Following its conclusion earlier this summer, the integrity task force which was monitoring the FIFA Women’s World Cup has revealed no suspicions of match manipulation at the tournament.
The task force, which was set up to strengthen FIFA in addressing any integrity-related concerns, saw football’s governing body join forces with integrity stakeholders such as Sportradar and INTERPOL.
Vincent Ven, FIFA’s Head of Integrity, commented on the formation of the task force: “Protecting the integrity of football and FIFA competitions is paramount to FIFA. In line with this commitment, the wide-ranging integrity programme that FIFA delivered in the lead-up to and during the FIFA Women’s World Cup 2019 played an important role in protecting the competition. It involved a range of national and international stakeholders, as well as referees and players, coaches and officials from the 24 participating teams.”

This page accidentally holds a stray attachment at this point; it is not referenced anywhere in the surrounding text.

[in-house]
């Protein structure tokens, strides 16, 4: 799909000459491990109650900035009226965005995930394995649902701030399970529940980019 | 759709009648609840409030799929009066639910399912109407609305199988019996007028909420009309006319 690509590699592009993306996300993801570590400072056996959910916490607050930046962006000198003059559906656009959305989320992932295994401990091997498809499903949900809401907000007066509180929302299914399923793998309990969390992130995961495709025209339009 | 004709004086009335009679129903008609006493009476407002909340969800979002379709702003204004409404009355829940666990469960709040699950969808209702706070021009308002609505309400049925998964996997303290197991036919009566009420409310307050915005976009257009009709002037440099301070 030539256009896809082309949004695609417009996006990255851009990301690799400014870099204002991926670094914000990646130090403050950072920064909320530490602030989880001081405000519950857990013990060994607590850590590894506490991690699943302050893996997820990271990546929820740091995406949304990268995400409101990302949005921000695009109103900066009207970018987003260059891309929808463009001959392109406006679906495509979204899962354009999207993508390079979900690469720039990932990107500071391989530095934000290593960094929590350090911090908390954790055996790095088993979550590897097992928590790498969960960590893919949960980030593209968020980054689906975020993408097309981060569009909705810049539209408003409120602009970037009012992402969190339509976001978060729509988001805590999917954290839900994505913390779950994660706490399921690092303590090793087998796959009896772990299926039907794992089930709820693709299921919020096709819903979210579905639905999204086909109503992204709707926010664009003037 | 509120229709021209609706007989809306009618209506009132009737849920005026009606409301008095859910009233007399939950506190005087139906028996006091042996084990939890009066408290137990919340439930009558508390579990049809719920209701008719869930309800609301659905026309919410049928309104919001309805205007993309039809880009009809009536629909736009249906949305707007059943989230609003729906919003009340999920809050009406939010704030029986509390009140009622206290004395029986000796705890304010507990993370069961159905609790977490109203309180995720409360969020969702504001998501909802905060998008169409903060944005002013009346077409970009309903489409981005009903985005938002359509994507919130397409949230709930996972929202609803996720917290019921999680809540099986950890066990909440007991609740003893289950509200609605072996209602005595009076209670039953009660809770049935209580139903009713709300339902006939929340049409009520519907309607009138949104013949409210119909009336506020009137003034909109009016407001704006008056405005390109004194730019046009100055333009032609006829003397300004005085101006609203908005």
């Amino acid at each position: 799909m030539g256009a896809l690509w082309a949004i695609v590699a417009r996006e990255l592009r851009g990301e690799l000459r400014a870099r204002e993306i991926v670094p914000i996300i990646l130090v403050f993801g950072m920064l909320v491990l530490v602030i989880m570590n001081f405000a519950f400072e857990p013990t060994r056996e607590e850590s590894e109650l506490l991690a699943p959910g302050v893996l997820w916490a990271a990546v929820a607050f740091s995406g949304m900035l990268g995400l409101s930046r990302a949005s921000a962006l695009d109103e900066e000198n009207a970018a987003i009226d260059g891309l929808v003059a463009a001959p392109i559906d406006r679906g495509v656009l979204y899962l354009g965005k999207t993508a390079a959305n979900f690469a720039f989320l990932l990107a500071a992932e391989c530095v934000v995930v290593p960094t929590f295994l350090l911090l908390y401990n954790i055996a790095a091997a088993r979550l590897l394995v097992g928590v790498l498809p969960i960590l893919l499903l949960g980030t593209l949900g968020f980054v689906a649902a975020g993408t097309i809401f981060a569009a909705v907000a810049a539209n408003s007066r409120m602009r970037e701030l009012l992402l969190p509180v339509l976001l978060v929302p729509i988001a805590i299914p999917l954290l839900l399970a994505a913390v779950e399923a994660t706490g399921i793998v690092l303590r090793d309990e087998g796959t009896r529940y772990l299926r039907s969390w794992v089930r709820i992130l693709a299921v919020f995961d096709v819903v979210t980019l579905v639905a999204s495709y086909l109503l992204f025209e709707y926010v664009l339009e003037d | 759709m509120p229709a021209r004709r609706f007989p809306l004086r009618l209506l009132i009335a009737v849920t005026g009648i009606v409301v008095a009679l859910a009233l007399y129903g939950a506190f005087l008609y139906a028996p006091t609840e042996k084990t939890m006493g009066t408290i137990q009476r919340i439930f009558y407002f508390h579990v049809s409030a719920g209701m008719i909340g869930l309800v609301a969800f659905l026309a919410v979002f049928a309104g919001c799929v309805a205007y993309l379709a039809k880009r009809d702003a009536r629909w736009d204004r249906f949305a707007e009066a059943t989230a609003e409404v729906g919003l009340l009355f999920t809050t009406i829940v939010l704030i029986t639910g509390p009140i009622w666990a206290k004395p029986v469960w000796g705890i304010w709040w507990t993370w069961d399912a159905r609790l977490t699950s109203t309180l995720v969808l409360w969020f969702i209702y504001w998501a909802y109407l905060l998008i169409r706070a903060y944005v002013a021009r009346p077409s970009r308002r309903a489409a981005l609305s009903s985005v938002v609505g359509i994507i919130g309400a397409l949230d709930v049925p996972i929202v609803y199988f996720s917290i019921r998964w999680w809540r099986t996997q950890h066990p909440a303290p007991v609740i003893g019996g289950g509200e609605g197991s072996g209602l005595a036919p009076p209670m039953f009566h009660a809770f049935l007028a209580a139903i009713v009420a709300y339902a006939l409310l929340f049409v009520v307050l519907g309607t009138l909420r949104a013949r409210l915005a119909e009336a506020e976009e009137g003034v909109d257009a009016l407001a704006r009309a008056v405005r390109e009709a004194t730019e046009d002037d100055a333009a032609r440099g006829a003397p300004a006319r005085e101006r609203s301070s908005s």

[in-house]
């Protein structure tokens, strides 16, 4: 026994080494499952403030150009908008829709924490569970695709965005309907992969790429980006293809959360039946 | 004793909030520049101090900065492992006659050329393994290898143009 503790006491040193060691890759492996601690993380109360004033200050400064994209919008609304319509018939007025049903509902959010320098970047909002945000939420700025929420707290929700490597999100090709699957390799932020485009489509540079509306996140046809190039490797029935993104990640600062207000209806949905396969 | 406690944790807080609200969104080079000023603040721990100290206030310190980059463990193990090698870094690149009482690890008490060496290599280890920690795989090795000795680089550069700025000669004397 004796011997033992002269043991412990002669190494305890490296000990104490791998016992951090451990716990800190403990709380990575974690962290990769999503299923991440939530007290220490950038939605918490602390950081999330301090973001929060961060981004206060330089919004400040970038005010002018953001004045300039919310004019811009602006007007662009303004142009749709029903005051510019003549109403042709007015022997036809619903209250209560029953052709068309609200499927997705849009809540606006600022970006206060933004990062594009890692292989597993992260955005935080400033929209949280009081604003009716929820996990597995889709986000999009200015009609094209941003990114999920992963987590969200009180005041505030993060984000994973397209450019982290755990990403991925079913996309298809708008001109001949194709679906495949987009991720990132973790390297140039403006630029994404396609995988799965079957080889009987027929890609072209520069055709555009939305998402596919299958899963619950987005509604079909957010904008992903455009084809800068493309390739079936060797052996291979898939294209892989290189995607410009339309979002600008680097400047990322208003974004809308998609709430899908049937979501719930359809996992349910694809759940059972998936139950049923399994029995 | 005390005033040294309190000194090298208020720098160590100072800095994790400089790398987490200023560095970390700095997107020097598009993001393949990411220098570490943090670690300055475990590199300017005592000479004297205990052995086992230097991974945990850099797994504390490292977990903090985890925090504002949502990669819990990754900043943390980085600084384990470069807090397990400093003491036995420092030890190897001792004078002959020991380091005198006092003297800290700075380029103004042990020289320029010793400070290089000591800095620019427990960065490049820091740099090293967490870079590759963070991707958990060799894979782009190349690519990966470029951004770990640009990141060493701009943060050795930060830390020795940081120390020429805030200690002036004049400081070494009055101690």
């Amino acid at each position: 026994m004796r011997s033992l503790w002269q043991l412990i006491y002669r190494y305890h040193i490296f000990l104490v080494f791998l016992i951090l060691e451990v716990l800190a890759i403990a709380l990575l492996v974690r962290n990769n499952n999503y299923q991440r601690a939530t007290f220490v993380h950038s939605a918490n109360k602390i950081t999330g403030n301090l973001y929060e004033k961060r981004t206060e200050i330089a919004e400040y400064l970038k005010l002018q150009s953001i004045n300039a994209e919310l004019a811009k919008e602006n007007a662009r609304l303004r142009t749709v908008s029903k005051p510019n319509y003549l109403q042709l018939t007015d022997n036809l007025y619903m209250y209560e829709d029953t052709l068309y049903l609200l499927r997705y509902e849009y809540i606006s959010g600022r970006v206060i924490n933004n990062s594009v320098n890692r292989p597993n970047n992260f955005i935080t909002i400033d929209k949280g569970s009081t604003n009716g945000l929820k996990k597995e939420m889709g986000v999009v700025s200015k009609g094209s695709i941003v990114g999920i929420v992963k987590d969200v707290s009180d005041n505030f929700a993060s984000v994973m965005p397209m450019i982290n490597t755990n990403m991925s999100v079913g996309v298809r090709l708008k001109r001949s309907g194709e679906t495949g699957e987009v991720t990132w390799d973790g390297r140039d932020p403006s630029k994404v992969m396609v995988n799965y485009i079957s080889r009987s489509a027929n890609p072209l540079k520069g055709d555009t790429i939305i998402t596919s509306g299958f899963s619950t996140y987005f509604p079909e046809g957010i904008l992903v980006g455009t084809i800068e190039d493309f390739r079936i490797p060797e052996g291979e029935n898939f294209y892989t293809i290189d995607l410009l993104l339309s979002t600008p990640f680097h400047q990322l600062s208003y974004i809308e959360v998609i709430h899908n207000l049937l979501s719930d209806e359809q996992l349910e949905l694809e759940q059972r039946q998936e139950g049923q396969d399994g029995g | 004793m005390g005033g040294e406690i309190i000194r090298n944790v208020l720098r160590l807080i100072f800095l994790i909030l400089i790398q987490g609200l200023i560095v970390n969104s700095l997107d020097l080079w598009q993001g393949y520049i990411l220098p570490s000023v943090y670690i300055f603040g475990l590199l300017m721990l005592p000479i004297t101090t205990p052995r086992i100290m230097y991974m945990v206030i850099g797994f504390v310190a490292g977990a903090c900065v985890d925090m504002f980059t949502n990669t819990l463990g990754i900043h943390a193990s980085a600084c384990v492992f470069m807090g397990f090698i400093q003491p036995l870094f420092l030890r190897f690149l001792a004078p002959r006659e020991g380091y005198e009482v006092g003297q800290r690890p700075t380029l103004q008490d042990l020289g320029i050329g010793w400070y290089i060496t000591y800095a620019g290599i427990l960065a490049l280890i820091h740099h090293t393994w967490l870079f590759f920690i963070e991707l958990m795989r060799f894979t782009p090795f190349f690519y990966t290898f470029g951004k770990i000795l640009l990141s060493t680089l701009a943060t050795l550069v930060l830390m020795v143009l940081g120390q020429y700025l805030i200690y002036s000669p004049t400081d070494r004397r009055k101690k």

The programme referred to by Ven was the Regional Integrity Workshops organised by FIFA and the six football confederations. These featured the 24 World Cup participating member associations (PMA) educated in how to protect the integrity of the tournament.
Moreover, the integrity officers of the 24 PMA’s held meetings with their national teams, with FIFA also implementing the briefings given to referees during the 2018 Russian World Cup.
Ven concluded: “As part of the steps taken, education, monitoring and sharing best practice all played an important role in the integrity programme delivered around the FIFA Women’s World Cup 2019. These principles are key to proactively ensuring that any potentially suspicious activity or attempt to manipulate a match is detected and averted and that any appropriate steps can be taken by FIFA and the relevant authorities.
“In particular, the establishment and operations of the FIFA Women’s World Cup Integrity Task Force were a great success and, on behalf of FIFA, I would like to warmly thank all the stakeholders who strongly supported us in our mission. This positive collaboration between many different organisations will be taken as a valuable example for future competitions.”
With the total betting turnover during the competition found to be an estimated 14 times higher than at Canada 2015, the task force analysed betting markets as well as in game action, ultimately concluding that there was no suspicion of match manipulation at the FIFA Women’s World Cup France 2019.